Public Works/Utilities Chief outlines local H2O resources
~ by Bob Volpe ~
There is an old saying in the west, “Whiskey is for drinking, water is
for fighting over. According to the U.S. Drought Monitor, 80 percent of the state is experiencing some form of drought. The water shortage affects nearly 2.4 million Colorado residents, or 47 percent of the population.
The town of Beulah has recently declared water restrictions on its residents. Bill Wheeler, president of Beulah Water System cautions that further restrictions may be put in place if conditions warrant them. The restrictions limit households to 80 gallons of water per day.
“This is the stage we’re at right now,” Wheeler said. “Depending on water usage and water availability, we might have to go a little farther than that — it would drop down to 60 gallons per household per day.” “These latest restrictions follow similar bans put in place in 2011 and 2002, when a debilitating drought caused the exhaustion of Beulah’s water supply and the trucking in of water for residents.”
The water crisis has hit home for Woodland Park, which years ago enacted an unprecedented tap allocation management system. Some facts about Woodland Park’s water use were outlined in the 2017 Woodland Park annual report.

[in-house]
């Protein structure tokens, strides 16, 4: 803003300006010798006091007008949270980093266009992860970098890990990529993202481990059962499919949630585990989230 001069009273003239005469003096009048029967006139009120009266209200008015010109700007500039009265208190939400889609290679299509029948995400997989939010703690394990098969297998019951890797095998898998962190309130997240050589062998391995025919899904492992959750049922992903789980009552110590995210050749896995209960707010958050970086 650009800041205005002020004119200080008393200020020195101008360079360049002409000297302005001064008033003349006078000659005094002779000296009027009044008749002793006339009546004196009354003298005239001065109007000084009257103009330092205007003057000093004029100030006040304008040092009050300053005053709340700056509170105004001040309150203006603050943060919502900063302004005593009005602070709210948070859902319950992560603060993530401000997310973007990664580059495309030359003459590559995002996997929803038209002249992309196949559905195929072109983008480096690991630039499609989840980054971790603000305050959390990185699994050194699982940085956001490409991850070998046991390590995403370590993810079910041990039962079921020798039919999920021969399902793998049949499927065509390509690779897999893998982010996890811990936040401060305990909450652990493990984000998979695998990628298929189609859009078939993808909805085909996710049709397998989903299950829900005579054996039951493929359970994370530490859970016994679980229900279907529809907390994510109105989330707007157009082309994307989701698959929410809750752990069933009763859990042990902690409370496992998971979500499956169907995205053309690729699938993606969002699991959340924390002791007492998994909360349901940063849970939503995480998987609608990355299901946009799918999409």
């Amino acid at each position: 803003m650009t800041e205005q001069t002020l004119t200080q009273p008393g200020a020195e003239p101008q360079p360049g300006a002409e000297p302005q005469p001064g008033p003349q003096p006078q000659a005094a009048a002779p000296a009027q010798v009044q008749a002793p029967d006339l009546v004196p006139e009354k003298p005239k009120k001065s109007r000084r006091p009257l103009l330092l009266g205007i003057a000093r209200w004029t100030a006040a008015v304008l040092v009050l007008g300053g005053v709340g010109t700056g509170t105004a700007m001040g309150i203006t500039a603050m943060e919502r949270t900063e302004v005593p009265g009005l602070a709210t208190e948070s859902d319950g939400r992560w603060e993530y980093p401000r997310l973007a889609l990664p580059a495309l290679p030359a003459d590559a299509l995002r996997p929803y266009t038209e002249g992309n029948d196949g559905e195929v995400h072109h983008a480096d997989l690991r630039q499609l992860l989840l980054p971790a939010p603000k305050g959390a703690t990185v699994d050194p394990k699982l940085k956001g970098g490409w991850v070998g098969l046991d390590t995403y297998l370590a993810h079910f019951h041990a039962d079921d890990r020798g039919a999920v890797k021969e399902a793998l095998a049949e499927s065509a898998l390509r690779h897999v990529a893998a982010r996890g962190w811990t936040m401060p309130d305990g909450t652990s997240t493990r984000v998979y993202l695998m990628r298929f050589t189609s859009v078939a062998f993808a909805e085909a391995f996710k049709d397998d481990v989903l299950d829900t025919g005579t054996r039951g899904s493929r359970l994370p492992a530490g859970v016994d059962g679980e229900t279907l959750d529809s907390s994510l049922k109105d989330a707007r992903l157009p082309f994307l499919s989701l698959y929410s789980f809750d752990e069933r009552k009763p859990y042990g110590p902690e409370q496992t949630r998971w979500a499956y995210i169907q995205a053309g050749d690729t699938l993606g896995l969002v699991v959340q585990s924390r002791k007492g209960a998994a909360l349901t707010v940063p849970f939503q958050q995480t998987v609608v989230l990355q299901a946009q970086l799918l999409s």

According to the report, there were 30 water taps issued in 2016 and 57 in 2017. The report also states daily water usage in 2017 was 680,000 gallons per day, with a peak 7-day demand of 1.25 million gallons per day. Also according to the report, the city gets 36 percent of its water from shares, (shares are water allotments purchased by the city from sources outside the city i.e. water purchased from reservoirs like Twin Lakes near Leadville), and 64 percent of its water from city ground sources and wells.
The concerns over water shortages and drought conditions prompted TMJ News to sit down with Woodland Park’s Interim Public Works Director and Utilities Director Kip Wiley to discuss the city’s water situation.
TMJ News: How many water taps have been issued this year?
Wiley: Ballpark about 24.
TMJ News: Is that up from previous years?